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shearwaters are one of our most common summer visitors, they stay
mainly in a band from about 5 miles to 15 miles offshore. They
are quite large for a shearwater and are easily recognised by
their plumage pattern with a W on the back. They migrate to the
North Pacific in the winter and arrive here in large flocks in
November. Breeding is on the Poor Knights Islands where they lay
in late November with the young flying in April.
shearwaters are our most common inshore summer shearwater, they
normally arrive in October and leave in June although there are
a few which stay year-round. They are a small shearwater dark
brown above and white below with brown markings on the underside
of the wings. They form large groups around fish schools feeding
from the surface and are capable divers. In this area they are
mainly an inshore bird coming within a few hundred metres of shore
and rarely venturing farther out than 15 miles. Breeding is at
over 4000ft on the Seaward Kaikoura Mountains with eggs in December
and the young flying in March.
petrels are present here most months of the year but are more
prevalent in summer. They don't appear in large numbers but as
they are eager to approach boats are easily seen. They are a large
completely black petrel with black feet and a heavy greenish bill.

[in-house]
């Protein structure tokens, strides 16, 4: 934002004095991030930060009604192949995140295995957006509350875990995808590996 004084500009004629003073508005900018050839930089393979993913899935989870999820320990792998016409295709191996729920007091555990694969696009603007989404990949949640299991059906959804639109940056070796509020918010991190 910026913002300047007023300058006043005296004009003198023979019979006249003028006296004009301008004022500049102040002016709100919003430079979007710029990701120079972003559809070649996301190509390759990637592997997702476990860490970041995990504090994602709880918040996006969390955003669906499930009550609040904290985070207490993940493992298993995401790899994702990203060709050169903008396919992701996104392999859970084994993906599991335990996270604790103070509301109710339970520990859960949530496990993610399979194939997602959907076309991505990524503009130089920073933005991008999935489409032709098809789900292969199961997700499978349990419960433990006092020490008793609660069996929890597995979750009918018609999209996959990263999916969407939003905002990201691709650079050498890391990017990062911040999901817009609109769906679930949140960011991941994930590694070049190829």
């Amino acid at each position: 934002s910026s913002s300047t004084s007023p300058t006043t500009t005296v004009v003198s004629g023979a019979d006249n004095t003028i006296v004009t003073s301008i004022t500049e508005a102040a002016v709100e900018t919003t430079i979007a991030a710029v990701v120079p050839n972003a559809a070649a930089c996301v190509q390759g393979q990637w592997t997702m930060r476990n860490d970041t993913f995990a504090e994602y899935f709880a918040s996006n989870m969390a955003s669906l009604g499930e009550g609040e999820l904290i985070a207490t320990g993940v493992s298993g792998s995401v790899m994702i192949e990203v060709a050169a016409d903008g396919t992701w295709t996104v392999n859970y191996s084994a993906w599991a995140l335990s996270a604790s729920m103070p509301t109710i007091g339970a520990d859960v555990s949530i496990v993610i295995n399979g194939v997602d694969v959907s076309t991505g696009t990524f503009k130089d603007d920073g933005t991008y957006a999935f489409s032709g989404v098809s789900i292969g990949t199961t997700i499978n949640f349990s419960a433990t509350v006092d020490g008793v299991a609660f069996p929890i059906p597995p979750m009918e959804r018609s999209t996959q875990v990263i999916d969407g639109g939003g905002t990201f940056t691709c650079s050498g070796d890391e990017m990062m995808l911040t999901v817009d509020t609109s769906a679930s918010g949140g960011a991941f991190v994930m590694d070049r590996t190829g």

They are known to nest on bush-clad mountain tops from Little
Barrier Island to Stewart Island. Eggs are laid in December and
the young fly in May or June.
A band can be seen on the leg of the bird
pigeons are one of the predominant winter birds we have here,
depending on the season they arrive in May or June and head south
again from October with only a few stragglers still present in
December. Their distinctive black and white plumage makes them
unmistakable, they will often sit in flocks around a boat and
are one of the few sea-birds other than gulls which will eat bread.
The photo of the birds on the water show two distinct sizes and
plumage pattern possibly different races. Cape pigeons nest from
Antarctica to the sub-antarctic islands, eggs are laid in October
and the young fly in March or April.
are quite a large dark brown shearwater with a slender black bill
and dark feet. They are similar to fleshfooted shearwaters but
can be distinguished by their slimmer shape and when on the wing
by a flash of white feathers on the underwing. Sootys are mostly
a transitional bird here the main group travel south in September
-October before the arrival of our summer birds. They must occupy
a niche to the south of the fleshfooted shearwaters although there
is mixing as there are always a few around all summer. They breed
in burrows on offshore islands mainly from Stewart Island south,
eggs are laid in November-December and young fly in April- May.
largest of the petrels giants are unmistakable, their size, dirty
looking grey-brown plumage and large pale bill with a single nasal
tube sets them apart from any other bird we see. As a scavenger
they will usually investigate any boats they see and will paddle
up and almost take food from the hand. We don't see many here
but they are likely to arrive at any time of the year. In New
Zealand they breed on the Chathams and the sub-antarctic islands
laying a single white egg between August and October.
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